Employers advised to stay tuned as another healthcare bill heats up

September 19, 2017 - by: Tammy Binford 0 COMMENTS

ACA snipAs yet another attempt to kill the Affordable Care Act (ACA) heats up in Washington, employers wondering how a new law might affect their benefit plans are advised to stay tuned. And with lawmakers facing a short timetable, at least some answers should be coming soon.

Lawmakers wanting to repeal and replace the ACA­—also known as Obamacare—are under pressure to pass a bill by September 30. If a bill is passed by that deadline, Senate Republicans would need just 50 votes, along with a sure tie-breaking vote from Vice President Mike Pence, to pass the measure under budget reconciliation rules. If a bill isn’t passed by September 30—when the reconciliation rules expire—60 votes will be needed to thwart a Democratic filibuster.

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House passes comp time bill; White House voices support

The U.S. House of Representatives has passed a bill that would allow private employers to offer workers compensatory time off in lieu of overtime pay.

The Working Families Flexibility Act of 2017 will now go to the Senate. However, despite having the White House’s support, the bill could face obstacles.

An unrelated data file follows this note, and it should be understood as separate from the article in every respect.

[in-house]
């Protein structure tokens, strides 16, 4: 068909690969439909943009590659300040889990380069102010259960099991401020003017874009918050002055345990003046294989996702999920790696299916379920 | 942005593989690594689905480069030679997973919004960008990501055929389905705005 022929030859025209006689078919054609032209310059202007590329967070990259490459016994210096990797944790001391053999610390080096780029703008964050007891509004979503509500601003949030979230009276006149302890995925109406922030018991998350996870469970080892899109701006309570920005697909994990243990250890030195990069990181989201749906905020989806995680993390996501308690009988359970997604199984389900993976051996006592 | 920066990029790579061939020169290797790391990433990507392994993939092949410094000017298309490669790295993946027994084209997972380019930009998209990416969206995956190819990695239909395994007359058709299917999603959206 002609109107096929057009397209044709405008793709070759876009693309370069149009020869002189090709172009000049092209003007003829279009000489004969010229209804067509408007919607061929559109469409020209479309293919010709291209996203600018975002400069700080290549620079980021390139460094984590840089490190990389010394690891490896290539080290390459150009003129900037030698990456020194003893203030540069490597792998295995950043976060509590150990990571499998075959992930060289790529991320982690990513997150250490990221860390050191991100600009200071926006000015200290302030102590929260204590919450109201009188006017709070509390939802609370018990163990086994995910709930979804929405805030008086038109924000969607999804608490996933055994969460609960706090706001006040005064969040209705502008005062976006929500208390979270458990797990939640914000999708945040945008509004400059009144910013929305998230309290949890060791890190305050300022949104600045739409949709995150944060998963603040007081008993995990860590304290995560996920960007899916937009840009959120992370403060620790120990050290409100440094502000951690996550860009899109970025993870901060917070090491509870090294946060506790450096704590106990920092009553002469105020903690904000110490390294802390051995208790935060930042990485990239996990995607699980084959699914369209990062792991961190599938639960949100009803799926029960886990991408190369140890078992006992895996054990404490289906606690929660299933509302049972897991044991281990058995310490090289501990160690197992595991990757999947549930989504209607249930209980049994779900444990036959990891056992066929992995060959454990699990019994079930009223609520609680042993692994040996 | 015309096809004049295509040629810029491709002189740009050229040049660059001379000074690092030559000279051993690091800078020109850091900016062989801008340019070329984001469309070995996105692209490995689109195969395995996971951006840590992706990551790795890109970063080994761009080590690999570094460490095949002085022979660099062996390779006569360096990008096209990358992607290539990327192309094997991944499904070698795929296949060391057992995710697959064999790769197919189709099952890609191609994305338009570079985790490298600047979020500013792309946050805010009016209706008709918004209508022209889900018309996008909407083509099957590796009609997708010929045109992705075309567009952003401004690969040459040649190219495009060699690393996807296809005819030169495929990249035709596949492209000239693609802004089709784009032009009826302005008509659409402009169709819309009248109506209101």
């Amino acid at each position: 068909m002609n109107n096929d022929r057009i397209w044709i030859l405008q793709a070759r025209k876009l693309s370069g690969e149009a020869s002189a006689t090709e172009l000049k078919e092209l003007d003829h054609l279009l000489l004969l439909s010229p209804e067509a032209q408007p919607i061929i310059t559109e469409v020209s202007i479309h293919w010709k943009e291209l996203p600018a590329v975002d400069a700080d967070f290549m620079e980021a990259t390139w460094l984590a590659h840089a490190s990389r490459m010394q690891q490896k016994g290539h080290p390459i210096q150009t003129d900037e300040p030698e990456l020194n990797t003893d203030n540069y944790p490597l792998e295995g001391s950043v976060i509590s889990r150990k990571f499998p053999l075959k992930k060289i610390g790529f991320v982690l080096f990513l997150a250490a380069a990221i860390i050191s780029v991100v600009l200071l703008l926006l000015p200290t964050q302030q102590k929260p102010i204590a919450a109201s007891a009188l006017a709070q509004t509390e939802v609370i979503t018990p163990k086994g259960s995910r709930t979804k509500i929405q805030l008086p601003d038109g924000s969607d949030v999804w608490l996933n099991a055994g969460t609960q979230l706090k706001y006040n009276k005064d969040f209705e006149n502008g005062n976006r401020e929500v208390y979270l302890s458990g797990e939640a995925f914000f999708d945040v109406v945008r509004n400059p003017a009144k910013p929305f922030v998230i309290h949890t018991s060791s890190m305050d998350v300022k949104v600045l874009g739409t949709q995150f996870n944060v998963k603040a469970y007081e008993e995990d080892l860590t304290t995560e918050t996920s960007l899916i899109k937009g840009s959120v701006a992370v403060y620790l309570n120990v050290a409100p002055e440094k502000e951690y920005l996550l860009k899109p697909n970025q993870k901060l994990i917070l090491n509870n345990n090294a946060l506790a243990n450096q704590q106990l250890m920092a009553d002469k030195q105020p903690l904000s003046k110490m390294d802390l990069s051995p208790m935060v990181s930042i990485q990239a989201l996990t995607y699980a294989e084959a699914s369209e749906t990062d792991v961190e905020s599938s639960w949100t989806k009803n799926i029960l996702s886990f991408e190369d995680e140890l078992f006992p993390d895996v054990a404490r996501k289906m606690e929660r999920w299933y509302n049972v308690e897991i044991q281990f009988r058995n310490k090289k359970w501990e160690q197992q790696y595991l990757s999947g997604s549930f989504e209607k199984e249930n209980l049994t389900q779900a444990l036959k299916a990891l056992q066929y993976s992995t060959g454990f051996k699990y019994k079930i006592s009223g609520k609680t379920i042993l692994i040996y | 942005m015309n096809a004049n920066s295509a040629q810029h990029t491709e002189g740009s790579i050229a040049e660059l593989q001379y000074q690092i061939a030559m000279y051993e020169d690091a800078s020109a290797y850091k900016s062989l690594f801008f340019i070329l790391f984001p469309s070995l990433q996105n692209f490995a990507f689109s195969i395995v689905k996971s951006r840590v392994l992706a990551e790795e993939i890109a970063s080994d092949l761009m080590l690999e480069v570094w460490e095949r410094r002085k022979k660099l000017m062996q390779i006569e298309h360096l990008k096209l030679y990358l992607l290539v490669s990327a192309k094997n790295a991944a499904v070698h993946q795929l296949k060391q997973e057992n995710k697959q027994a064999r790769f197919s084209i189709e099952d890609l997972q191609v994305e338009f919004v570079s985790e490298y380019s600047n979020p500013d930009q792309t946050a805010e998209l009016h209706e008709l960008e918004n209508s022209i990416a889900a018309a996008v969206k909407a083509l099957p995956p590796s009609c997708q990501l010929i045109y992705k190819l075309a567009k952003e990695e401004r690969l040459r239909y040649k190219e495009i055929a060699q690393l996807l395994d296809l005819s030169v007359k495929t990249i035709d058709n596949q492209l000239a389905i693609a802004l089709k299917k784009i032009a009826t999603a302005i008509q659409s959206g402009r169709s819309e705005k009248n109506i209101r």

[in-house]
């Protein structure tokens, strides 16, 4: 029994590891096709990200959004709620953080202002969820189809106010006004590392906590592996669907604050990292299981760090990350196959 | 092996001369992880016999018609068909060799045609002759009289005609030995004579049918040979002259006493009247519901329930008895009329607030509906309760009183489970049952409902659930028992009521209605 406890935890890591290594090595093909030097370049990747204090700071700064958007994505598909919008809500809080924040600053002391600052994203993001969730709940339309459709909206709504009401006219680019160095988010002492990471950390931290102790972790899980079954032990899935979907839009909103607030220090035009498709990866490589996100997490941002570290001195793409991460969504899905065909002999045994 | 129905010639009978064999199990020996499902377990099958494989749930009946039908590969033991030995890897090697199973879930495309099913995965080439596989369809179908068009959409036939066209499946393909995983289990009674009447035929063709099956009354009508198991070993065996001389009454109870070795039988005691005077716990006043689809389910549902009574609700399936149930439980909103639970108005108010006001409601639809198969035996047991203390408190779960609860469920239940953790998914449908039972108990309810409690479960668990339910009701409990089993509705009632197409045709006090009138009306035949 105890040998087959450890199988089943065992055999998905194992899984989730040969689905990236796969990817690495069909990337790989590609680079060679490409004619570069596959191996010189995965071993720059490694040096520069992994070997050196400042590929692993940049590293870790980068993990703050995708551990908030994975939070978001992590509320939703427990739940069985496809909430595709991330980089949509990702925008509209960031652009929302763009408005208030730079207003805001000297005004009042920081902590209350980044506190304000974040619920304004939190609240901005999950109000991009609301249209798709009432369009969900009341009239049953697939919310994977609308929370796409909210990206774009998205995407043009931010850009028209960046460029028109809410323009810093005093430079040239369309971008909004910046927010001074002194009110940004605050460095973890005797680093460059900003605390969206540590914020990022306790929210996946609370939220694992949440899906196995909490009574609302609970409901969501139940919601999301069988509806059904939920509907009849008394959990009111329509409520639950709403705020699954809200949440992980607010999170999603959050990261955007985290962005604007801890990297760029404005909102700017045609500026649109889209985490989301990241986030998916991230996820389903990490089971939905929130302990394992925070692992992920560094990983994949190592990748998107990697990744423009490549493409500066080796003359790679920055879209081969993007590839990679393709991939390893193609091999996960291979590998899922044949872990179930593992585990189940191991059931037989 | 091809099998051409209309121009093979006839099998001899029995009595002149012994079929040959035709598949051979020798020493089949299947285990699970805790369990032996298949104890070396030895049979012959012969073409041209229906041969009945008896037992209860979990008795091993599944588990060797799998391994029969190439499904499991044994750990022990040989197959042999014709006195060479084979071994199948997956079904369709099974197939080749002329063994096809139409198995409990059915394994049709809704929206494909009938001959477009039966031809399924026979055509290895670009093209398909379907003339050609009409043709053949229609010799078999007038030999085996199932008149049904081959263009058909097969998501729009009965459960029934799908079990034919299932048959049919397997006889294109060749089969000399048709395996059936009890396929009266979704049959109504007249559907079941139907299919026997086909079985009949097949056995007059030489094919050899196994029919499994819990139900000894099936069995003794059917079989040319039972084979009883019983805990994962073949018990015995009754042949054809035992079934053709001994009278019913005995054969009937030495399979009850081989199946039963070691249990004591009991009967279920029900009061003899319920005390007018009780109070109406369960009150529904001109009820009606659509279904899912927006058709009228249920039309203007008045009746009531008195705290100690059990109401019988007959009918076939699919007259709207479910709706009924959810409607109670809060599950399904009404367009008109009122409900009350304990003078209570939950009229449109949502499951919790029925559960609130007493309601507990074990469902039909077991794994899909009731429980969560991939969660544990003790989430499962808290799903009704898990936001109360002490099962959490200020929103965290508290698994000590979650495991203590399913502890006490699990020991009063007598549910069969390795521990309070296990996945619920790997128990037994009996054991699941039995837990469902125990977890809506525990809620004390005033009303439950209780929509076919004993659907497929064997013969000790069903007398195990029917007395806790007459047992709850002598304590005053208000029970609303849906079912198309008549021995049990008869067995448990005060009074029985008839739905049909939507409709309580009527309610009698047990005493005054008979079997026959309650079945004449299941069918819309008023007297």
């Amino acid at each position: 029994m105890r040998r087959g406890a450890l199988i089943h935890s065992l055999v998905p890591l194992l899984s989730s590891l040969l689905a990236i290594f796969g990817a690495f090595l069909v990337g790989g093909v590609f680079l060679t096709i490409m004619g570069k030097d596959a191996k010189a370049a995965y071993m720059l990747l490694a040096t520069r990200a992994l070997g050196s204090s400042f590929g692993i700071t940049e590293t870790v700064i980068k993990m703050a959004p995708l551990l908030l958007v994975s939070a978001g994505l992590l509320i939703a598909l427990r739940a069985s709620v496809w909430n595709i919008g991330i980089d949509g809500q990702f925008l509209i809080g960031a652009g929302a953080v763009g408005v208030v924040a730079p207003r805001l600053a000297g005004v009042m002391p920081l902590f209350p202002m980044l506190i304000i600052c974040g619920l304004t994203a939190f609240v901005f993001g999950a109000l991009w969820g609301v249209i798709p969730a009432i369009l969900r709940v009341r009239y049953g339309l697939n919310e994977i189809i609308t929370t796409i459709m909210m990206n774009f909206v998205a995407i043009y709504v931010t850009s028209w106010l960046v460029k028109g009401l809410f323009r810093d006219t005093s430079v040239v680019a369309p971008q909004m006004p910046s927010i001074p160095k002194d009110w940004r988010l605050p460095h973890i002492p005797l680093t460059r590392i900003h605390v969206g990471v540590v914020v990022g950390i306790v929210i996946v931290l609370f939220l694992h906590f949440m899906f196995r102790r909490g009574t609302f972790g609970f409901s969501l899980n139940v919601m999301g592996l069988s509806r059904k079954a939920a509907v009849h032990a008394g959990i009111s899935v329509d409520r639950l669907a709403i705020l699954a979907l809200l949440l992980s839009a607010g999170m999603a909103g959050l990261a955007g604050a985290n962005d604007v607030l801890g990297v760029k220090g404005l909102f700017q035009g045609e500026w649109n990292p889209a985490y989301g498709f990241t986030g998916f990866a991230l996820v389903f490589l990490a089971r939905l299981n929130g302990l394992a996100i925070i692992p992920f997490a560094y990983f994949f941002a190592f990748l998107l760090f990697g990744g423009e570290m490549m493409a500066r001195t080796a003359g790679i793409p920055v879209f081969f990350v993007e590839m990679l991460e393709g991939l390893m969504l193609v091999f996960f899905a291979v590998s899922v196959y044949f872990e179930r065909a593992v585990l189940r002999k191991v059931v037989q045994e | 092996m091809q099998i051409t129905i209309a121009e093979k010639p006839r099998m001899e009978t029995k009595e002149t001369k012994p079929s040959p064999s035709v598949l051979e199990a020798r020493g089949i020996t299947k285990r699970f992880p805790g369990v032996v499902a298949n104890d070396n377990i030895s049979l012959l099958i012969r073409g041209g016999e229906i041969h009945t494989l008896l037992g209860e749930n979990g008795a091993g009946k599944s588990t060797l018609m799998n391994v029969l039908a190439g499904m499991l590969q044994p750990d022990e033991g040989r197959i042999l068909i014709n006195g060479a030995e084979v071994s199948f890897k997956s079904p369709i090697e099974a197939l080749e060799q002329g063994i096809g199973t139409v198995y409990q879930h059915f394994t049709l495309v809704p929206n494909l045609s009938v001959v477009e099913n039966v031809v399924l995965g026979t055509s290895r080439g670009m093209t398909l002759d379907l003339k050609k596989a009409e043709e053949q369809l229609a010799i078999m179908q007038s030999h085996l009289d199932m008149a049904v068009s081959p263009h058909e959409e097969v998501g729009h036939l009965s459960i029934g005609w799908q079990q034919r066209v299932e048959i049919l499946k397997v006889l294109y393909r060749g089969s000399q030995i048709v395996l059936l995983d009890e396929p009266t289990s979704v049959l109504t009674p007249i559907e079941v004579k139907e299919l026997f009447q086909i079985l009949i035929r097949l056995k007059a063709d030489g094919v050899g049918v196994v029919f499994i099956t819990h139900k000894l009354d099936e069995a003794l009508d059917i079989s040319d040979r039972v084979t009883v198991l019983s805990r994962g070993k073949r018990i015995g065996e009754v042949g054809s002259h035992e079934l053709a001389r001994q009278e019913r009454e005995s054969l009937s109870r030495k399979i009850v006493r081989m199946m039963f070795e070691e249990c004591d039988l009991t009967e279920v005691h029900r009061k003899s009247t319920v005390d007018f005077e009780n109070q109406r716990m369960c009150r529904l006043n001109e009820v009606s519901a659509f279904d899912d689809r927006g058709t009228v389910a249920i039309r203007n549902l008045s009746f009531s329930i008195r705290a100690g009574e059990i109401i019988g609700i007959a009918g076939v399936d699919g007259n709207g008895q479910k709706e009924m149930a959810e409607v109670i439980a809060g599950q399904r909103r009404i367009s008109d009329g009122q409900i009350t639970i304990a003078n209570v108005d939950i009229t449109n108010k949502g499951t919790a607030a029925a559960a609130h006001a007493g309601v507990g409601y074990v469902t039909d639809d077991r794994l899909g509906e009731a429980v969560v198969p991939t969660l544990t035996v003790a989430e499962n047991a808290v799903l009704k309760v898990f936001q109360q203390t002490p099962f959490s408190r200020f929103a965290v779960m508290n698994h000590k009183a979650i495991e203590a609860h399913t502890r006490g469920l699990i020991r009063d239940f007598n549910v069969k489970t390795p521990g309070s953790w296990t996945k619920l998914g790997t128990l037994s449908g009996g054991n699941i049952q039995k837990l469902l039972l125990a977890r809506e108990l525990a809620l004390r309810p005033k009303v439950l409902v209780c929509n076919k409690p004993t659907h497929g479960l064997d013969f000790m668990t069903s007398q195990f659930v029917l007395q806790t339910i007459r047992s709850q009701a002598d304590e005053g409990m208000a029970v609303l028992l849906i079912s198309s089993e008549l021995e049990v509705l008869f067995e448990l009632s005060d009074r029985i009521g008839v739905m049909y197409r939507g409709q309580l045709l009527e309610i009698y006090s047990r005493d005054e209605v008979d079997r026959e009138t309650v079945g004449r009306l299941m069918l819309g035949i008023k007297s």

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D.C. Council approves bill providing paid family leave

December 21, 2016 - by: Kate McGovern Tornone 0 COMMENTS

The District of Columbia Council approved a bill on December 20 requiring employers to give workers eight weeks’ paid leave for the birth, adoption, or foster placement of a child. Employers will pay for the leave through a payroll tax.

In addition to the eight weeks of parental leave, the Universal Paid Leave Amendment Act of 2016 also provides six weeks of leave to care for a family member and two weeks of leave for an employee’s own serious health condition.

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Washington, D.C., employers to face $15 minimum wage

June 09, 2016 - by: Tammy Binford 0 COMMENTS

The “Fight for $15” movement got a boost on June 7 when the Washington, D.C., City Council approved a minimum wage increase that will have the city’s lowest-wage workers earning $15 an hour by 2020.

The council unanimously approved the measure after council committee discussions worked out differences related to raising the city’s tipped minimum wage. Another council vote is required before the measure can be enacted, but that vote is seen as a formality. Mayor Muriel E. Bowser has said she will sign the measure.

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